Saudi Arabia, the dominant producer of OPEC oil, was one of several members that agreed on a production cut of 1.6 million barrels per day in April, of which Saudi Arabia’s share was 500,000 barrels per day. The Biden administration called OPEC+’s action in April inadvisable. The previous October, OPEC+ had announced that it would cut production by 2 million barrels per day, which angered President Biden by threatening higher gasoline prices a month before the midterm elections. Biden responded by placing more oil from the Strategic Petroleum Reserve (SPR) on the market, collapsing the emergency reserve to an almost 40 year low. Despite refill announcements by the Biden administration and low oil prices, which were a condition for refilling the reserve, little has been done to refill it.
Since last October, OPEC+ has announced production cuts of 4.6 million barrels a day. But, because some countries cannot produce their quotas, the actual reduction is 3.66 million barrels per day, or 3.6 percent of global demand. OPEC+ produces about 40 percent of the world’s oil.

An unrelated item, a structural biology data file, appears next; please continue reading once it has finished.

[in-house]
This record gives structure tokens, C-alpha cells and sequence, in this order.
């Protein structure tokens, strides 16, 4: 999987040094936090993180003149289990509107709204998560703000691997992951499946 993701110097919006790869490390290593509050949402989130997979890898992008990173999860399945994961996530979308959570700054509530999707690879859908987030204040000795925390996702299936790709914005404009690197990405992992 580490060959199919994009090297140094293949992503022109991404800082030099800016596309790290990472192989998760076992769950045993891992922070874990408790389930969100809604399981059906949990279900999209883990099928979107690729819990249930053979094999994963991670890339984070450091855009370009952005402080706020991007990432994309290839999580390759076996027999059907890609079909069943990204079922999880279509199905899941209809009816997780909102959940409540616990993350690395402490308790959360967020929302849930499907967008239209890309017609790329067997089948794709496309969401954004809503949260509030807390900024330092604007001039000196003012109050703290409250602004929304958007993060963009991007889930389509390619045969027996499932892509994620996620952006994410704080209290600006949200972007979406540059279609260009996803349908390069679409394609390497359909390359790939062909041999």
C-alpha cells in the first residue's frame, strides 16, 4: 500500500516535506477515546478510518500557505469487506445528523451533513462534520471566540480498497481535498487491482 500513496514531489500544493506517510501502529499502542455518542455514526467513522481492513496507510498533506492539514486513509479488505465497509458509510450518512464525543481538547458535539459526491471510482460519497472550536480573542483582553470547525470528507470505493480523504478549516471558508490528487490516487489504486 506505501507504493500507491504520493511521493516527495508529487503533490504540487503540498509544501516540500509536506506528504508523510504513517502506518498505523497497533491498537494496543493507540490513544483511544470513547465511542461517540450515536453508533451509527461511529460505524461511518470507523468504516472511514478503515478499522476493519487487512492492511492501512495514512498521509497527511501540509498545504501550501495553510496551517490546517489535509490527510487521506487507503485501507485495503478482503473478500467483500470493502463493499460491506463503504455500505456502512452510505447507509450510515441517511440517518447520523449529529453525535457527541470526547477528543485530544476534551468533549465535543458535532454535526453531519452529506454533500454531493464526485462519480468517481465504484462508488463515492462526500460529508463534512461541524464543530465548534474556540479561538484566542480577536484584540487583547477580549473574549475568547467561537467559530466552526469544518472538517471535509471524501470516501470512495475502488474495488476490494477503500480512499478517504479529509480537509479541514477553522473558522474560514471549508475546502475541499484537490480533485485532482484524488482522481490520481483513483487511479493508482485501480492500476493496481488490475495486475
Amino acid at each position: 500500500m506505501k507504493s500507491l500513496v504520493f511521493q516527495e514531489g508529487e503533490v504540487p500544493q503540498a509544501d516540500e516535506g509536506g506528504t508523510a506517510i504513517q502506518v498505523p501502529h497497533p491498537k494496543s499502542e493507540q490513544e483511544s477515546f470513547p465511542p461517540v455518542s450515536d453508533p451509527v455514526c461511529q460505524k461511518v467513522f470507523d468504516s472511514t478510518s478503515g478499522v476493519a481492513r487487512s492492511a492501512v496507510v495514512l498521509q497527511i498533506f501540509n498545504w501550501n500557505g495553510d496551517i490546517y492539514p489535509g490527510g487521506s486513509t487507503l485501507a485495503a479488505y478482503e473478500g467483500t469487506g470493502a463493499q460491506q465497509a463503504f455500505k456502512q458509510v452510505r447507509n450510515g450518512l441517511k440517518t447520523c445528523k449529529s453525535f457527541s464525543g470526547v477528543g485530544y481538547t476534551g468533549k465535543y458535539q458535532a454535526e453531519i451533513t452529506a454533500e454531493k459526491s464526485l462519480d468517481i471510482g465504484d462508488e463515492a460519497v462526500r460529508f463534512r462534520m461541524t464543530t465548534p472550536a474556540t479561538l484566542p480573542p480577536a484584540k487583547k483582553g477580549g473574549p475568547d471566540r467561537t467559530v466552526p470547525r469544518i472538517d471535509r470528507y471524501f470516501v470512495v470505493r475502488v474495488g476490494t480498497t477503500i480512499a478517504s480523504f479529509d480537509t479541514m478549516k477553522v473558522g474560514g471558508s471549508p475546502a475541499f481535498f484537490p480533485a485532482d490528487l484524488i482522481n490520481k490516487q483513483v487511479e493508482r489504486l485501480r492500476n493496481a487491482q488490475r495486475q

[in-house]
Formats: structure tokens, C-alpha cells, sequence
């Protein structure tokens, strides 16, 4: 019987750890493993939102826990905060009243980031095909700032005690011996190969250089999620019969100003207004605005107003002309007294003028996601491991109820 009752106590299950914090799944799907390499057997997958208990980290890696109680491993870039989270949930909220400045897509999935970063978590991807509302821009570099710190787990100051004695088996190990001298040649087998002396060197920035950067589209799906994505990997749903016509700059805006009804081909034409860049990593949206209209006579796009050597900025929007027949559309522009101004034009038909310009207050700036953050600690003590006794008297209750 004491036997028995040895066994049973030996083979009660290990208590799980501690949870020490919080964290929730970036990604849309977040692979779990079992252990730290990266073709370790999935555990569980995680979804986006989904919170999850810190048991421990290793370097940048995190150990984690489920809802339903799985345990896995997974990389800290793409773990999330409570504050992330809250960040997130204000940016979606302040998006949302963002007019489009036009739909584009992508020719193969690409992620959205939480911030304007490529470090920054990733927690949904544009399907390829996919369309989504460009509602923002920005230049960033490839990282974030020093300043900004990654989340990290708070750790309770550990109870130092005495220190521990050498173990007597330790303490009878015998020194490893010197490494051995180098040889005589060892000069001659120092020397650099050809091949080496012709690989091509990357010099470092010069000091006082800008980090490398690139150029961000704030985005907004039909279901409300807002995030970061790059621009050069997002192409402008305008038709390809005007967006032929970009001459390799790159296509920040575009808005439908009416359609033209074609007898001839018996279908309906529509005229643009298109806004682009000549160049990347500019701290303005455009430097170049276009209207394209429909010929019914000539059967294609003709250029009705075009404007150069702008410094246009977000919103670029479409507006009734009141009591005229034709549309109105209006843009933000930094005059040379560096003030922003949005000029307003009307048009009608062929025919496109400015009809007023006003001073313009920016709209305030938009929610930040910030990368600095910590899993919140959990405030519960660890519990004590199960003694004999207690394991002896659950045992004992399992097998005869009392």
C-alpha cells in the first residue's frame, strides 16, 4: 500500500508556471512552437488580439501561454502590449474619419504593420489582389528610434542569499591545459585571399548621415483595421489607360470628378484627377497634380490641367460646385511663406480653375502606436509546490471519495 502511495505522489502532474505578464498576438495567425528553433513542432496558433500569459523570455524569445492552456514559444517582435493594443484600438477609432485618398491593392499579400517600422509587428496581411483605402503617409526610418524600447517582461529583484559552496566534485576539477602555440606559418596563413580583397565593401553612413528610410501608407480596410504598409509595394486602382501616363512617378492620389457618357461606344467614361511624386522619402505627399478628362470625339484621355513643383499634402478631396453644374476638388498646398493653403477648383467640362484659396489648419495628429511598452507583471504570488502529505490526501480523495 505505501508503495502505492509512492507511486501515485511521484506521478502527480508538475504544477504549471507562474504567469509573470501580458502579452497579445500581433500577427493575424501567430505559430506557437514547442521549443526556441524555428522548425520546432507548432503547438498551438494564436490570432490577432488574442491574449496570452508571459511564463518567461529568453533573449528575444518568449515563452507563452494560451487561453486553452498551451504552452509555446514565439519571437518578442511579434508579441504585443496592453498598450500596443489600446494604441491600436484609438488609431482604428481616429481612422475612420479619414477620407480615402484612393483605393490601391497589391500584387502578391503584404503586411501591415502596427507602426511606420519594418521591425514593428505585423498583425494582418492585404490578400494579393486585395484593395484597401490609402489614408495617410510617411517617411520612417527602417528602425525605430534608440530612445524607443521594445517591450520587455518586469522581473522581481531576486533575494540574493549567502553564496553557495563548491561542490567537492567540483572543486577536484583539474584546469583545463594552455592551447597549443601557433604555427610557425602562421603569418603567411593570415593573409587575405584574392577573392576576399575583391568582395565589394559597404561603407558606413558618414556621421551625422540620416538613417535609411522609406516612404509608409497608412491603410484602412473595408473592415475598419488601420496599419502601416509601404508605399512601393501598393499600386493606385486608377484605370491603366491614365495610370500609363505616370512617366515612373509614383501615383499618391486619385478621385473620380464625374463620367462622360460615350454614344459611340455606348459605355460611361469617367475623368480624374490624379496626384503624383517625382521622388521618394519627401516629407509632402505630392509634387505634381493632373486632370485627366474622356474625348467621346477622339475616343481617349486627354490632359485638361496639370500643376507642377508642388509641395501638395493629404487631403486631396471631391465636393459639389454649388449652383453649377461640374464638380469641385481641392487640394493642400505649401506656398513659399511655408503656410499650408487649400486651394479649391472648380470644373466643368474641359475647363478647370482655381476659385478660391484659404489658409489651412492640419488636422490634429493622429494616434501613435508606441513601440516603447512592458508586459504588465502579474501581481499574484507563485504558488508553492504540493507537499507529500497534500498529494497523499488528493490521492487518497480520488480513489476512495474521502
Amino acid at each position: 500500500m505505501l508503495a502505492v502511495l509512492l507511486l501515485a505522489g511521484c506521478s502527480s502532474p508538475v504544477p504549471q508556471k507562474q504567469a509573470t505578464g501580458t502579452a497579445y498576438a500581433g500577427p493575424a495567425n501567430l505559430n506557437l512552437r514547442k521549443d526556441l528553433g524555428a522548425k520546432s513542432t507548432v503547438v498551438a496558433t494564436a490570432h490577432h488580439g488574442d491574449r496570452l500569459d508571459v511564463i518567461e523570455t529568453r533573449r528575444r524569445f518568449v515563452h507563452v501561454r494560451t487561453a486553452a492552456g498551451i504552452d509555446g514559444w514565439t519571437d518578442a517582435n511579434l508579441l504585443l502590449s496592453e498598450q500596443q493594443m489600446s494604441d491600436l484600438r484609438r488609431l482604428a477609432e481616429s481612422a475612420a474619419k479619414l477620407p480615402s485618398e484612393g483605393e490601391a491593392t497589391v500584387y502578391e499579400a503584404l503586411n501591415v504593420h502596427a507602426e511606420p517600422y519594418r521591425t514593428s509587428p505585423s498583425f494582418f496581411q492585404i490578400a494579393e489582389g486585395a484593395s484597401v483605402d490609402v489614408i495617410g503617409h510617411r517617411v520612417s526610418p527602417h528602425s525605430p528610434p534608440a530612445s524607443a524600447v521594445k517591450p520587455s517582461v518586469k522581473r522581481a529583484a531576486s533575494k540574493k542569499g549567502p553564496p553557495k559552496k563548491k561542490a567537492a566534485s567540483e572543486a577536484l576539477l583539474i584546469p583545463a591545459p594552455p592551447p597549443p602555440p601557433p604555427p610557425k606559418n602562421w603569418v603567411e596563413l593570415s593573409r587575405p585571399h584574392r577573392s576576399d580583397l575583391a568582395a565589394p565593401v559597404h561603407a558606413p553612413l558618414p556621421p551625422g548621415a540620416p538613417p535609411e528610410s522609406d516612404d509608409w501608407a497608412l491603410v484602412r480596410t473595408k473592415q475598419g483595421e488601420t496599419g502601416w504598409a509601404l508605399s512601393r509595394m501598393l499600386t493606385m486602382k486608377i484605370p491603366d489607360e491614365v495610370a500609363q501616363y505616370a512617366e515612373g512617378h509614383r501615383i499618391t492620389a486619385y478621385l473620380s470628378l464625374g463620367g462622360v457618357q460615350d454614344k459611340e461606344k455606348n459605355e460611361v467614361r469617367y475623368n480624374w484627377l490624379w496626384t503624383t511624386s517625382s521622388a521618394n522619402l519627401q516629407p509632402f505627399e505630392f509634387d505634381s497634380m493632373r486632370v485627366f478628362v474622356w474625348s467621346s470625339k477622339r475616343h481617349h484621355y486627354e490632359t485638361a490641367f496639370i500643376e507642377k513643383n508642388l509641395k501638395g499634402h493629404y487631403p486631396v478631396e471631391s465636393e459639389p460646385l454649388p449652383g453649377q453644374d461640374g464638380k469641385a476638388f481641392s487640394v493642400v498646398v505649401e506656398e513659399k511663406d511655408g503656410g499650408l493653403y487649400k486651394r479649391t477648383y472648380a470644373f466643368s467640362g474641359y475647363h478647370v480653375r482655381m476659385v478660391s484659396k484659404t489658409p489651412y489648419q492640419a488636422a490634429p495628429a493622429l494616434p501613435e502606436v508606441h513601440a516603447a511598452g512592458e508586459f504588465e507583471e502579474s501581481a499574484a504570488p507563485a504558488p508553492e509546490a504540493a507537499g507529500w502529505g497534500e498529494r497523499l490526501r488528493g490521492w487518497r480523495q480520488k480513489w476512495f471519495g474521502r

OPEC Plus, in a statement, said that it was acting “to achieve and sustain a stable oil market,” and that it was continuing its recent approach of being “proactive, and pre-emptive.” Despite that statement, OPEC+ is cutting oil production to increase prices, which Saudi Arabia needs sustained at around $81 a barrel to fund its infrastructure program. Weak demand and Russia’s continuing production to fund its war effort have kept prices low, despite Western sanctions on Russian oil. Saudi Arabia’s production cut of 1 million barrels per day is voluntary for the month of July, but can be extended, depending on the market. Oil prices increased by $1 per barrel due to the announcement, but analysts do not believe that gas prices will be affected much since they are down a $1.00 a gallon since last year due to President Biden’s selling off SPR oil by 260 million barrels as the mid-term elections loomed. He has yet to refill the emergency oil reserve, despite promises to do so.